Just like everything else with a brand new baby, be patient with yourself and your baby, and remember it takes repetitive practice. Your baby is learning how to latch and feed over and over, and she will get better every time! she is working hard! I remember how difficult this felt with my firstborn. Because you are already exhausted from giving birth and you just want to sleep, sorry no, you just need to sleep. Learning how to establish breastfeeding is one of the hardest skills I’ve ever had to learn. I remember sitting there crying every time he fed because of the pain and exhaustion. I would dread every time he was about to latch. After about two weeks, the pain started to fade, and he became so skilled at his latch, and then feeding him was such a beautiful bonding time, and super convenient. When I had my second baby, my daughter, I thought that breastfeeding would be a breeze! Oh was I wrong. The pain and exhaustion was still there and it was still a journey for my sweet girl to master her new skill. One year later though, she is still going strong and I have no reason to stop breastfeeding any time soon because she benefits so much from it.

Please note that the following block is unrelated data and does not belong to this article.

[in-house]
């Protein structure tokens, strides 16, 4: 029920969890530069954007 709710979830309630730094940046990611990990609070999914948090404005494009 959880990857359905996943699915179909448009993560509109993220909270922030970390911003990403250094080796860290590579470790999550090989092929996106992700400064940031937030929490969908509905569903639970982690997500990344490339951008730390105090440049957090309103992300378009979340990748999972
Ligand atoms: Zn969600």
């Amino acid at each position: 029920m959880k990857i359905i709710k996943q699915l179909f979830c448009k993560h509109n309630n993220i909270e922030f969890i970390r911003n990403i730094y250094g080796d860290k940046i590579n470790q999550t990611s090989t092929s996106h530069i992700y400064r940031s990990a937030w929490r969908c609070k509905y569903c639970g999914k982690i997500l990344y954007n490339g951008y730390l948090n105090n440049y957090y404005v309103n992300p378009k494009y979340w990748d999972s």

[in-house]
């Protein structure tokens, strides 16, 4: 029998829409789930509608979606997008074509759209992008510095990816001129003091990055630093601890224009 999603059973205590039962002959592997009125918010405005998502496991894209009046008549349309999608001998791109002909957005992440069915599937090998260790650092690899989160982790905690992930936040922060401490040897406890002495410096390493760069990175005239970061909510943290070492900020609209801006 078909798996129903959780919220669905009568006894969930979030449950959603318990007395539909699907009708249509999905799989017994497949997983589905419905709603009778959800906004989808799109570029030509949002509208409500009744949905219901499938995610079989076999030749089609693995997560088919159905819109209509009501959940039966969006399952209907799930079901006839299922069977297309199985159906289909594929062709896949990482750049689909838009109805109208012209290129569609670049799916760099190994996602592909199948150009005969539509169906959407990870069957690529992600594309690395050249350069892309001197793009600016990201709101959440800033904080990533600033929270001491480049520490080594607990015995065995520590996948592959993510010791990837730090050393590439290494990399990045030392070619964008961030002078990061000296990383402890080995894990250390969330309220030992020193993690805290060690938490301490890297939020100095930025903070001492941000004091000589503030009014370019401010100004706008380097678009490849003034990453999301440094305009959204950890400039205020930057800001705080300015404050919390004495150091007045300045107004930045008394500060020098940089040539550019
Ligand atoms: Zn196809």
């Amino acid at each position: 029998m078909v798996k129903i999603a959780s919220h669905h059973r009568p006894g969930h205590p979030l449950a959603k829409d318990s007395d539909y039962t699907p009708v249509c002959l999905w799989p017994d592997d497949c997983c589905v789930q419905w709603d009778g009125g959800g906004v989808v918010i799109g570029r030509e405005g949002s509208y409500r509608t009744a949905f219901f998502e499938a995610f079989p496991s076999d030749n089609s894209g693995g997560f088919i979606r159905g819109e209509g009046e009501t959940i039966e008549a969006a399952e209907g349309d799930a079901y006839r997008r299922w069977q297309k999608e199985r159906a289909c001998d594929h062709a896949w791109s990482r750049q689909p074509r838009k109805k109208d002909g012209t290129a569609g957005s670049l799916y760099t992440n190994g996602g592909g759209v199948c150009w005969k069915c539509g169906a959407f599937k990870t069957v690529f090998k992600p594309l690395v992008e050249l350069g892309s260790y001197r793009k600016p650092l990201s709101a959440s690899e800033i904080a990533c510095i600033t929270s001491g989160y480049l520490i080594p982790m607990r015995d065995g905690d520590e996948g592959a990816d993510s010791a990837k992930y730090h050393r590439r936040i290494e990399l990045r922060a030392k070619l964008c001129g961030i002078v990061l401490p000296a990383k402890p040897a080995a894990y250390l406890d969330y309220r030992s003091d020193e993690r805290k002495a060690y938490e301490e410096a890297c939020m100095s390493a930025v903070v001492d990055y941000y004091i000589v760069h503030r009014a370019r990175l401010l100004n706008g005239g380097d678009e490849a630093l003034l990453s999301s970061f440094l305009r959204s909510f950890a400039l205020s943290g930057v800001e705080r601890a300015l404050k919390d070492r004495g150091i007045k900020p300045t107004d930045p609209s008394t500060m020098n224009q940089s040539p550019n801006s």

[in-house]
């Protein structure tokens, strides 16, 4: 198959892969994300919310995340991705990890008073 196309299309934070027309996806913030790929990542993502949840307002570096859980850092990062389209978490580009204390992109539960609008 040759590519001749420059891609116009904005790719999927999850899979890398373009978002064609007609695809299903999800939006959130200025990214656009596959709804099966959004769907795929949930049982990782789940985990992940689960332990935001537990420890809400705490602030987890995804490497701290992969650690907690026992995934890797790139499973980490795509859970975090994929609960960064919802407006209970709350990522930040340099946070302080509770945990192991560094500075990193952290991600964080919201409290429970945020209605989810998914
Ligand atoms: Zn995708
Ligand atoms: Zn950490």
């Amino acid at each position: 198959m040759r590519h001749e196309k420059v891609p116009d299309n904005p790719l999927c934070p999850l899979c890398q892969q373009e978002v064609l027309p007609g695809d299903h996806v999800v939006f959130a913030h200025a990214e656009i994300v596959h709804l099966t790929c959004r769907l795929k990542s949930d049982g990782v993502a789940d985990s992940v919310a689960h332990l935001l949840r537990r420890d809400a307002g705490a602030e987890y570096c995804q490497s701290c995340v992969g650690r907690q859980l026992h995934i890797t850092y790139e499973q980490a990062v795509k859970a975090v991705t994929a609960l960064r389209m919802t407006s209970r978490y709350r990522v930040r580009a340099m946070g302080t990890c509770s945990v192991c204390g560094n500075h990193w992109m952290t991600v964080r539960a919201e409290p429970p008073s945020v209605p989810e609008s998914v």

Supply